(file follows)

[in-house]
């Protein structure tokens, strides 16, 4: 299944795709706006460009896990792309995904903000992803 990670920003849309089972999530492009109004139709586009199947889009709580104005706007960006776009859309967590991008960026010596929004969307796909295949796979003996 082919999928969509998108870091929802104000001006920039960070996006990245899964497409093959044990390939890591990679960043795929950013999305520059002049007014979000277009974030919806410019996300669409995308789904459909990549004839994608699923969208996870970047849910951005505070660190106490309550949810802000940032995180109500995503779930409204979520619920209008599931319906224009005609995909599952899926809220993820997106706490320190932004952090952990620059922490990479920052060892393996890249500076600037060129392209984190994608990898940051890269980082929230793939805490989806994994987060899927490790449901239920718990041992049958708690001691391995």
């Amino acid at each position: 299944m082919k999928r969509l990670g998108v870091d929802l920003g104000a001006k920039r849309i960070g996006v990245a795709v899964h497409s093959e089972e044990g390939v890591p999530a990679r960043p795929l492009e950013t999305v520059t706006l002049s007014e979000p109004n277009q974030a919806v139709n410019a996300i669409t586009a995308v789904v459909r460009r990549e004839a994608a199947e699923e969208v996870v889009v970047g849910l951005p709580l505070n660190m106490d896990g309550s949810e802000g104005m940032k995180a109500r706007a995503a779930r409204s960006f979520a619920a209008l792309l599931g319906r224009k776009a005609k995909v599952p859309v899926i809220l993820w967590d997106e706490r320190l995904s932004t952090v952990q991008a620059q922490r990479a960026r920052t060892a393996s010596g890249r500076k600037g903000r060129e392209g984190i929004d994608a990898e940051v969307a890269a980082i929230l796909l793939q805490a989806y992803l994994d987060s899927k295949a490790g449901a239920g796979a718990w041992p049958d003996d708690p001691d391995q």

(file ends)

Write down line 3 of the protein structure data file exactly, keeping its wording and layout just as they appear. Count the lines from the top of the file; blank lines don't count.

């Amino acid at each position: 299944m082919k999928r969509l990670g998108v870091d929802l920003g104000a001006k920039r849309i960070g996006v990245a795709v899964h497409s093959e089972e044990g390939v890591p999530a990679r960043p795929l492009e950013t999305v520059t706006l002049s007014e979000p109004n277009q974030a919806v139709n410019a996300i669409t586009a995308v789904v459909r460009r990549e004839a994608a199947e699923e969208v996870v889009v970047g849910l951005p709580l505070n660190m106490d896990g309550s949810e802000g104005m940032k995180a109500r706007a995503a779930r409204s960006f979520a619920a209008l792309l599931g319906r224009k776009a005609k995909v599952p859309v899926i809220l993820w967590d997106e706490r320190l995904s932004t952090v952990q991008a620059q922490r990479a960026r920052t060892a393996s010596g890249r500076k600037g903000r060129e392209g984190i929004d994608a990898e940051v969307a890269a980082i929230l796909l793939q805490a989806y992803l994994d987060s899927k295949a490790g449901a239920g796979a718990w041992p049958d003996d708690p001691d391995q």